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Shortages expected for iPad mini with retina display

If you've been counting the days until you can get your hands on the new Apple iPad mini with Retina display, the tablet has officially launched. The iPad mini with the Retina Display brings the same resolution from the 9.7-inch iPad (2048x1536) to a smaller 7.9-inch device.
 
We already know all the hardware features of the iPad mini with Retina display. The tablet will use an Apple A7 processor featuring a 64-bit desktop-class architecture. All versions of the tablet will feature integrated Wi-Fi with versions offering LTE 4G connectivity available for $130 extra.
 
“The response to iPad Air has been incredible, and we’re excited for customers to experience the new iPad mini with Retina display,” said Philip Schiller, Apple’s senior vice president of Worldwide Marketing. “We think customers will love both of these thin, light, powerful new iPads, and we’re working hard to get as many as we can in the hands of our customers.”


iPad mini with Retina Display
 
With Apple's comment that it is "working hard" to get the new iPad mini into the hands of customers, you can bet there will be a shortage of this tablet early on. The basic Wi-Fi version of the iPad mini with Retina display and 16 GB of storage will sell for $399, a 32 GB version sells for $499, and a 64 GB version sells for $599. People needing even more storage can get a 128 GB version for $699.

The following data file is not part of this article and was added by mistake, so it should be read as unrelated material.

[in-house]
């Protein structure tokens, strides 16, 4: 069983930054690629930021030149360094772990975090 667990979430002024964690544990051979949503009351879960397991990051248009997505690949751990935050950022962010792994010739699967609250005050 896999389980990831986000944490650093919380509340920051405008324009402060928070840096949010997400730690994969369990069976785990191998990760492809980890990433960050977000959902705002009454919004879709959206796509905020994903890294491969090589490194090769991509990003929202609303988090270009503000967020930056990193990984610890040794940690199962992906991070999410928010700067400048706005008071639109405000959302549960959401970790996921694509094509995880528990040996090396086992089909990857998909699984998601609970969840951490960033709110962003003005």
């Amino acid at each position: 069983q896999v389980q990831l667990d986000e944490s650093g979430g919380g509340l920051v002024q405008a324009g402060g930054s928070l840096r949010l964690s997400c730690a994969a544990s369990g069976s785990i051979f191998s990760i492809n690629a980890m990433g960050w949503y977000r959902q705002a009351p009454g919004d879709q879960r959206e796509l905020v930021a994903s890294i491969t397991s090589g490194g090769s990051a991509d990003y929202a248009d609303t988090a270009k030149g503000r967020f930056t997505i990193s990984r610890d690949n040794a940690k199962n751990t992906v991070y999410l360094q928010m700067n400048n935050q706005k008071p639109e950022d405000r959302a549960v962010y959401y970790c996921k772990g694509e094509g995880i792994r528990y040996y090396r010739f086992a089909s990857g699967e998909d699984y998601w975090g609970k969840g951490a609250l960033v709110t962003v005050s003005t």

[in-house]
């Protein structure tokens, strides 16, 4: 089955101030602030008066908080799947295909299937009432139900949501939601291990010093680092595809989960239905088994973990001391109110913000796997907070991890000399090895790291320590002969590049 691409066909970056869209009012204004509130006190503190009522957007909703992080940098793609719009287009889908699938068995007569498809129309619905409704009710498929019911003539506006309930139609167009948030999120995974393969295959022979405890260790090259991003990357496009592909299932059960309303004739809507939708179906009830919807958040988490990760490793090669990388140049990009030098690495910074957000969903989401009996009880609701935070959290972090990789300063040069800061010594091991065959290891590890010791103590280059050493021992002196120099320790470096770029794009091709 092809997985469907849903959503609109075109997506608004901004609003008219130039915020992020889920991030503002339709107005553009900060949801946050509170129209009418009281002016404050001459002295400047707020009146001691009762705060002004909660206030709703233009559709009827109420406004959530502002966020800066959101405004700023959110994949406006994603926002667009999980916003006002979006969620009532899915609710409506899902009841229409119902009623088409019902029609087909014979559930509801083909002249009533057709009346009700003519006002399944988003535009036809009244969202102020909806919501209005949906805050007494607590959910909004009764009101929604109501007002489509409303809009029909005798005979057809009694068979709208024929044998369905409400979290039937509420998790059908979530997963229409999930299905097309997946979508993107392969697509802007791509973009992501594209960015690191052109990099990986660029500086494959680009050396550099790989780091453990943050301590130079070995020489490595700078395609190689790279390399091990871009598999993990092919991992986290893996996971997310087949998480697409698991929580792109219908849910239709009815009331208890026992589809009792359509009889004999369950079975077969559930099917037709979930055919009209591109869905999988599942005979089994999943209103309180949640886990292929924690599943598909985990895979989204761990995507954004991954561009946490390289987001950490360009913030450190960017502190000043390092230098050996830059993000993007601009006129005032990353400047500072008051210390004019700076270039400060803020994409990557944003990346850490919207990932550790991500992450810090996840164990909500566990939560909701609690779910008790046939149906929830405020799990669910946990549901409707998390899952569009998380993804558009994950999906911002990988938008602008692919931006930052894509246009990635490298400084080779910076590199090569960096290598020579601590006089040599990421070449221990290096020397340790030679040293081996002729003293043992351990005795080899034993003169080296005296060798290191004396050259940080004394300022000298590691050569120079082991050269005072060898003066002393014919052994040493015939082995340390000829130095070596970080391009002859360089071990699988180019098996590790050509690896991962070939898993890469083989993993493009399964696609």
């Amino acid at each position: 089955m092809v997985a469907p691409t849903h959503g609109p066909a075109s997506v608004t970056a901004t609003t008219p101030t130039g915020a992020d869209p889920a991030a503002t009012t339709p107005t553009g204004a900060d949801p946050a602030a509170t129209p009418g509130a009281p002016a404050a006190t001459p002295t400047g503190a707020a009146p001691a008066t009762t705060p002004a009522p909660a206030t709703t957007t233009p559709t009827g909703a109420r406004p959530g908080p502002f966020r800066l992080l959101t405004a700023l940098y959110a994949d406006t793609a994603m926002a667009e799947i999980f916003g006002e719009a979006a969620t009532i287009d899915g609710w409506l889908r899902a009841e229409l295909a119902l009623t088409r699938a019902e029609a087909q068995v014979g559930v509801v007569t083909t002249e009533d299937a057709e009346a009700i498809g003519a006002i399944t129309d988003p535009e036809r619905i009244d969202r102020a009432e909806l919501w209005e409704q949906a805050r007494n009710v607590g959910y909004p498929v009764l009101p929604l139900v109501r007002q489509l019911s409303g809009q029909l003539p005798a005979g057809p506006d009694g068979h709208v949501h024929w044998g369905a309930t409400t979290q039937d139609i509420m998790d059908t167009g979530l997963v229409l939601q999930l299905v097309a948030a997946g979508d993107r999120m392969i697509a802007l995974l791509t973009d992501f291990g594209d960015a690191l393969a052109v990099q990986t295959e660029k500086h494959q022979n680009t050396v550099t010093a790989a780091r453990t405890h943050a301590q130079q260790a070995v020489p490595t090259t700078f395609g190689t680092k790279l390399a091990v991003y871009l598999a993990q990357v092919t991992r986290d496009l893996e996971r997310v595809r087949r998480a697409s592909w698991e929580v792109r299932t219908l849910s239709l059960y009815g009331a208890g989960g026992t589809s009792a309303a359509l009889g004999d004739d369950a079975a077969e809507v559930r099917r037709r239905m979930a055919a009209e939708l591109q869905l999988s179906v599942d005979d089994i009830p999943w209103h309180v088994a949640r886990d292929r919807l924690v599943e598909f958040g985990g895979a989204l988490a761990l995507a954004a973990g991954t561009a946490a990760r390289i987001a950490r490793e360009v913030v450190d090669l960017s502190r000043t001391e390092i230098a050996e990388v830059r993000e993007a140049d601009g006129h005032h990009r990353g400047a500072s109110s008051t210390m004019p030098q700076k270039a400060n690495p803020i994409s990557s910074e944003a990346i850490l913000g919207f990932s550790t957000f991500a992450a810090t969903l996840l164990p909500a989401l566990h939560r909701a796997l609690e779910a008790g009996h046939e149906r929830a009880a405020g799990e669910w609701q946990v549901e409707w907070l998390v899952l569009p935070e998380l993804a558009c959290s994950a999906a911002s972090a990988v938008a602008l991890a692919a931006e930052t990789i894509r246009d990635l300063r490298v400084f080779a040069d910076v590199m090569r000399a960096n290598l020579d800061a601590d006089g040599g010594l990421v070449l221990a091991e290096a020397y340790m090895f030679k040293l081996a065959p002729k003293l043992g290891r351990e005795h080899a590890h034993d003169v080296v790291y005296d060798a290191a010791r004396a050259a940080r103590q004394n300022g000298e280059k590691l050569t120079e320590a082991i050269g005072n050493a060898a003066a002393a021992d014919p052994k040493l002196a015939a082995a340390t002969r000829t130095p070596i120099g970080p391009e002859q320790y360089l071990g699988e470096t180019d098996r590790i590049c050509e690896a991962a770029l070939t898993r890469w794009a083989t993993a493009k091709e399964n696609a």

Versions of the iPad mini with Retina display featuring integrated LTE connectivity start at $529 for 16 GB of storage and go up to $829 for 128 GB of storage. With the new iPad mini with Retina display now available, the original iPad mini can be purchased for $299 with 16 GB of storage.

Sources: Apple, Apple Store



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RE: I love the hardware...
By superstition on 11/13/2013 1:36:22 AM , Rating: 2
The iPhone 5's A6 SoC: Not A15 or A9, a Custom Apple Core Instead
by Anand Lal Shimpi, Sept. 15 2012

quote:
Given Apple's reliance on fully licensed ARM cores in the past, the expected performance gains and unpublishable information that started all of this I concluded Apple's A6 SoC likely featured two ARM Cortex A15 cores.

It turns out I was wrong. But pleasantly surprised.

The A6 is the first Apple SoC to use its own ARMv7 based processor design. The CPU core(s) aren't based on a vanilla A9 or A15 design from ARM IP, but instead are something of Apple's own creation.

That is just one example.

quote:
The IEEE 1394 interface is a serial bus interface standard for high-speed communications and isochronous real-time data transfer. It was developed in the late 1980s and early 1990s by Apple, who called it FireWire. The last update, IEEE 1394c-2006, was published on June 8, 2007.


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